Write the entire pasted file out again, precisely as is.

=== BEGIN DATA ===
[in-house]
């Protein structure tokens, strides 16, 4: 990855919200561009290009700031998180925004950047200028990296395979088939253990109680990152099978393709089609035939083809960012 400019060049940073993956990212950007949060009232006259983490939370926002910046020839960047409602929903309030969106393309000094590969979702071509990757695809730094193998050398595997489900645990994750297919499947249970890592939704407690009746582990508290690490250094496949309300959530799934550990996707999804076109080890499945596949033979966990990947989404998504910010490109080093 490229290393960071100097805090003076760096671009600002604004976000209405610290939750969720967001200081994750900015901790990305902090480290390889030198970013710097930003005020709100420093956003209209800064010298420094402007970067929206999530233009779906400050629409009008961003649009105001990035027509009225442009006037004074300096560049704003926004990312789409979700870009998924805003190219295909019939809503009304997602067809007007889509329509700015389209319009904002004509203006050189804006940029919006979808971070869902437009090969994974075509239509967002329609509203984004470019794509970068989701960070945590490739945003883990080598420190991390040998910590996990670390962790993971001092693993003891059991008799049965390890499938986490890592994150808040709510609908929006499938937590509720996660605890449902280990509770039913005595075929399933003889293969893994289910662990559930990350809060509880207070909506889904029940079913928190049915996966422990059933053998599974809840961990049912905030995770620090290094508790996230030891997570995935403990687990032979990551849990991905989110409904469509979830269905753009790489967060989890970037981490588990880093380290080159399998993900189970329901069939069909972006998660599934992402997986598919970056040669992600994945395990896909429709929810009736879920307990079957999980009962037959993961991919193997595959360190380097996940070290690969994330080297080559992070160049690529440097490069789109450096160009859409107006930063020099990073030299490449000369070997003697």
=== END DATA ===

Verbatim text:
[in-house]
């Protein structure tokens, strides 16, 4: 990855919200561009290009700031998180925004950047200028990296395979088939253990109680990152099978393709089609035939083809960012 400019060049940073993956990212950007949060009232006259983490939370926002910046020839960047409602929903309030969106393309000094590969979702071509990757695809730094193998050398595997489900645990994750297919499947249970890592939704407690009746582990508290690490250094496949309300959530799934550990996707999804076109080890499945596949033979966990990947989404998504910010490109080093 490229290393960071100097805090003076760096671009600002604004976000209405610290939750969720967001200081994750900015901790990305902090480290390889030198970013710097930003005020709100420093956003209209800064010298420094402007970067929206999530233009779906400050629409009008961003649009105001990035027509009225442009006037004074300096560049704003926004990312789409979700870009998924805003190219295909019939809503009304997602067809007007889509329509700015389209319009904002004509203006050189804006940029919006979808971070869902437009090969994974075509239509967002329609509203984004470019794509970068989701960070945590490739945003883990080598420190991390040998910590996990670390962790993971001092693993003891059991008799049965390890499938986490890592994150808040709510609908929006499938937590509720996660605890449902280990509770039913005595075929399933003889293969893994289910662990559930990350809060509880207070909506889904029940079913928190049915996966422990059933053998599974809840961990049912905030995770620090290094508790996230030891997570995935403990687990032979990551849990991905989110409904469509979830269905753009790489967060989890970037981490588990880093380290080159399998993900189970329901069939069909972006998660599934992402997986598919970056040669992600994945395990896909429709929810009736879920307990079957999980009962037959993961991919193997595959360190380097996940070290690969994330080297080559992070160049690529440097490069789109450096160009859409107006930063020099990073030299490449000369070997003697």